Eaglehawk Waterhole update – Part 3: Fence removal and the coming months

Eaglehawk Waterhole update – Part 3: Fence removal and the coming months

We’ve recapped our reveg works, weed control, insect collection, and other activities, now we move on to fence removal and look ahead to the coming months.

As Eaglehawk was previously a working farm there are over 15 kilometres of internal fencing within the property, which will be removed gradually over the coming years until eventually the reserve will be one undivided piece of land. Over a period of many months, Fred Aslin and his crew have been working hard on fence removal, focussing on the older fences so far, with many, many kilometres of wire and hundreds of droppers already removed. Old fence posts will remain in place, as they often provide habitat for small critters, while the used wire has been wound up with a handy gadget created by the crew and stored ready for re-use – some of the wire has already been re-cycled for protecting threatened orchids in translocations which took place during winter at Binnum, Piccaninnie Ponds, Padthaway, and Desert Camp.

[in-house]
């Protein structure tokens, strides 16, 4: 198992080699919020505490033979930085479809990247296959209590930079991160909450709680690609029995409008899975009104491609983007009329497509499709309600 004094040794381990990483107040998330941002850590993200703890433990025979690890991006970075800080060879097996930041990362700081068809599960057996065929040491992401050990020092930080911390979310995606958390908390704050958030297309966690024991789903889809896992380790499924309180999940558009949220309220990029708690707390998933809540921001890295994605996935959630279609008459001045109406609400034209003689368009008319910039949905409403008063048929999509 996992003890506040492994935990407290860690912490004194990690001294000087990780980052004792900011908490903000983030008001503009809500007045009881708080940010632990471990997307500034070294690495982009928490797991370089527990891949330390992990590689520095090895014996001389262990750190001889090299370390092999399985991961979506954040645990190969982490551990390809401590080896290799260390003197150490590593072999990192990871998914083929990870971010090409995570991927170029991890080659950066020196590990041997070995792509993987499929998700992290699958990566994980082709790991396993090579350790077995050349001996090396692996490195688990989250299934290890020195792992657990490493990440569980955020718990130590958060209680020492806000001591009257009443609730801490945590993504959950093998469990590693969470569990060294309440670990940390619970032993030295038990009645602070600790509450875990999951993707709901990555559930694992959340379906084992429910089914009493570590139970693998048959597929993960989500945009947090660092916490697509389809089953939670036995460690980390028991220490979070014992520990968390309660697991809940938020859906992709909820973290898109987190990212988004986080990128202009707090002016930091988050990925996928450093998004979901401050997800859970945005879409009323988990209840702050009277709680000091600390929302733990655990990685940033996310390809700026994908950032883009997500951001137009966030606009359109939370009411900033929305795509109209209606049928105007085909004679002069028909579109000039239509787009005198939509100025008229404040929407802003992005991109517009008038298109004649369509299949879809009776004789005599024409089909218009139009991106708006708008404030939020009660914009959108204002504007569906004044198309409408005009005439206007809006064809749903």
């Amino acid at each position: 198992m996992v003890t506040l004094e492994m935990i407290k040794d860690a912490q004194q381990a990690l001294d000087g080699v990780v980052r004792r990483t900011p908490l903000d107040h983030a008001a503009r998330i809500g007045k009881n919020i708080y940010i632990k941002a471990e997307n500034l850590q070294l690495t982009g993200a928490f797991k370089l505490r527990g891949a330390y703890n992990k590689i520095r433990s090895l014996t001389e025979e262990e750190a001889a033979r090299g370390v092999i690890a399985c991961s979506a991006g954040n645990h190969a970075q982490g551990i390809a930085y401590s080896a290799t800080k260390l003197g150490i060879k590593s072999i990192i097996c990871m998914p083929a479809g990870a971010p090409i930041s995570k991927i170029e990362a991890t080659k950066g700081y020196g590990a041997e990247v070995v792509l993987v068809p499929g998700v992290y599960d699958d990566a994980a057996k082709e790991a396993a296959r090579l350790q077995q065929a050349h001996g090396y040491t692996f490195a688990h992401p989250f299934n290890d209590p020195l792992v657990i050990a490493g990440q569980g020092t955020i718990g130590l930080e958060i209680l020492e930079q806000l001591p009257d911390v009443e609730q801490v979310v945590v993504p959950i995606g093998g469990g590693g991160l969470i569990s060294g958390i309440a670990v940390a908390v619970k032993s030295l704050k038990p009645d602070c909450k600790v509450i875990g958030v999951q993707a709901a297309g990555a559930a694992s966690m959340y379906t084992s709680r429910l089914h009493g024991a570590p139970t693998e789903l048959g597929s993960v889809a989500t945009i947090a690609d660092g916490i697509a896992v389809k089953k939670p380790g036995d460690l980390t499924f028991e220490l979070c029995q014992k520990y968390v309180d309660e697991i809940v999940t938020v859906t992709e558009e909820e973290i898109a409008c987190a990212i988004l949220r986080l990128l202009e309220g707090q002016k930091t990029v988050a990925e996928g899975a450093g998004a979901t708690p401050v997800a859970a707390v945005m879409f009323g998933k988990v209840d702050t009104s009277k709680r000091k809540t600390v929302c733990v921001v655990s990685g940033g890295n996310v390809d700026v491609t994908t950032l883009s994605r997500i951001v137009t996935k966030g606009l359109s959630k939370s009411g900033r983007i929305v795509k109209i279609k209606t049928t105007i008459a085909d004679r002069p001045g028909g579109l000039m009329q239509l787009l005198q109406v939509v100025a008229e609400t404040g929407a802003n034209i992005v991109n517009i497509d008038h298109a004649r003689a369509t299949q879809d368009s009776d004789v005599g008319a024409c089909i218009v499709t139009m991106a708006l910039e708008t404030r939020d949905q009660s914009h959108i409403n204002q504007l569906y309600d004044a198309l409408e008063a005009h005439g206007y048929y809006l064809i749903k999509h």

A mountain of wire ready for re-use

As you can see from the updates over the last three weeks, there has been a lot going on at Eaglehawk, and the activity will continue over the next few months with rabbit control and seed collecting planned for summer. Meanwhile, in our nursery, work is already underway on propagating species for a larger scale revegetation planting next winter. About 7500 seedlings will be planted across an area of 20 hectares as part of the federal government’s 20 Million Trees program – more on that closer to the time!

We would like to acknowledge and extend a huge thank you to all the groups and individuals who have been involved in the all the activity at Eaglehawk over the last few months. We are all taking part in the exciting process of turning back the clock and returning the farm back to a more natural state.

This is the final installment in our Eaglehawk Waterhole update series – we hope you’ve enjoyed them!

Rose Thompson